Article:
Two faces of the Portugal … one saying “look how beautiful you’ve made me”, and the other, “I already am.”
“The World is a book, and those who do not travel read only a page.” (Saint Augustine)
The thing about the travel bug is that once you’ve caught it, it becomes a life condition.
He had always teased her that she did not have a list of places she wanted to see. Now that list was so long, she wondered where to start. He had introduced her to places Arabic, and pre-packaged Mediterranean was familiar territory from family holidays. Northern Europe, however, remained uncharted territory. The fashion was for the likes of Budapest, Prague – she was not about to follow the fashion. So, in Spring 2015, Vienna it was …
She imagined a sophisticated city of imperial palaces, classical music, hearty food, snow and mountains – it was all those things … without the snow and the mountains, for Vienna sits on a plateau to the west of The Danube, the surrounding hills covered not by snow, but vineyards and dense undulating woodland.
A love of the arts, which drew her and her girlfriend together when they worked side-by-side in publishing in the 80’s, became the focus of their trip. So there could only be one place to start. Within hours of unpacking, they entered the magnificent doors of Vienna State Opera for the evening performance. Climbing the vast marble grand staircase to take their seats high in the auditorium, they marvelled at the well-heeled Viennese ensconced in their tiered boxes, classical music running through their veins. Spellbound by Schwanensee (Swan Lake) performed under glittering chandeliers. Such a privilege to be there.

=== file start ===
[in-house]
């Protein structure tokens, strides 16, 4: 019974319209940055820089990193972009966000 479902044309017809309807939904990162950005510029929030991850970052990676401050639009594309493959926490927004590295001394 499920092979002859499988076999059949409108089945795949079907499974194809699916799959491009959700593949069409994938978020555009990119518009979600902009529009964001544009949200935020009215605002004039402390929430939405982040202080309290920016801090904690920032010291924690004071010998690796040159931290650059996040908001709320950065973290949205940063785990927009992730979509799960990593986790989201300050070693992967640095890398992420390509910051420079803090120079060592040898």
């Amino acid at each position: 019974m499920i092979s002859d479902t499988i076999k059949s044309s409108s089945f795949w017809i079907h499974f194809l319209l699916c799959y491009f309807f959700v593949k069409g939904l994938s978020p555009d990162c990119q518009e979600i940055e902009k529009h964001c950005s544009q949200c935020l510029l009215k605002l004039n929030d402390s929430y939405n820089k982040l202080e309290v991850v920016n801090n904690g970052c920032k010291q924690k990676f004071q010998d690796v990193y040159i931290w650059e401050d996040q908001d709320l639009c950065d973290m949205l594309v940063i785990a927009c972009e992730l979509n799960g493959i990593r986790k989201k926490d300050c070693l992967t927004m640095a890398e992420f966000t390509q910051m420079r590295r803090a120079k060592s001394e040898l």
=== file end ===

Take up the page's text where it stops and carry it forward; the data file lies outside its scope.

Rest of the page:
Vienna oozes the arts through its every pore. Klimt’s “The Kiss” at The Belvedere, took her breathe away … much reproduced on greetings cards, nothing could take away the magic of seeing the real thing. And with immaculate timing, Vienna’s naughty boy, Egon Schiele, had just opened at The Leopold.
A city of imperial palaces – the magnificent complex of buildings that form The Hofburg, Vienna’s former Imperial Palace – the obvious place to start to dip into Austria’s history, with a guided tour of the state apartments, room after room of porcelain and gilded candelabra, and a special exhibition about Sisi, Princess Elisabeth of Bavaria, and wife of Frank Joseph I. Then to the south, the stunning Schloss Schonbrunn, former summer residence of the Habsburgs – reminiscent of Versailles with its grand mirrored rococo ballroom and formal gardens, laid out in the reign of Empress Maria Theresa.
Vienna, city of cake and chocolate – Demel tearooms, the heady sweetness of chocolate hitting the taste buds, Sachertorte and a cup of tea sitting at the bar in it’s dark mahogany interior. And city of a cuisine which exceeded any preconceptions. At Figlmuller, famous for its schnitzel large enough to fill the plate. Rich beef goulash at Weibel’s Wirthaus and the faded romantic “Kleine’s Cafe”, sitting in the kind of cobbled square so reminiscent of WWII movies, where the Gestapo screech to a halt on a side-cared motorbike. Tucked into a corner of this tiny cafe, with its smoke-yellowed walls, eavesdropping lovers in earnest conversation, their first taste of apfelstrudel. And Cafe Pruckel to drink late evening coffee, listen to piano recitals and mingle with the locals.
This was the life she imagined …. a culturally rich life. Her appetite satiated, for now …. she was living that life ….. and she had only just begun.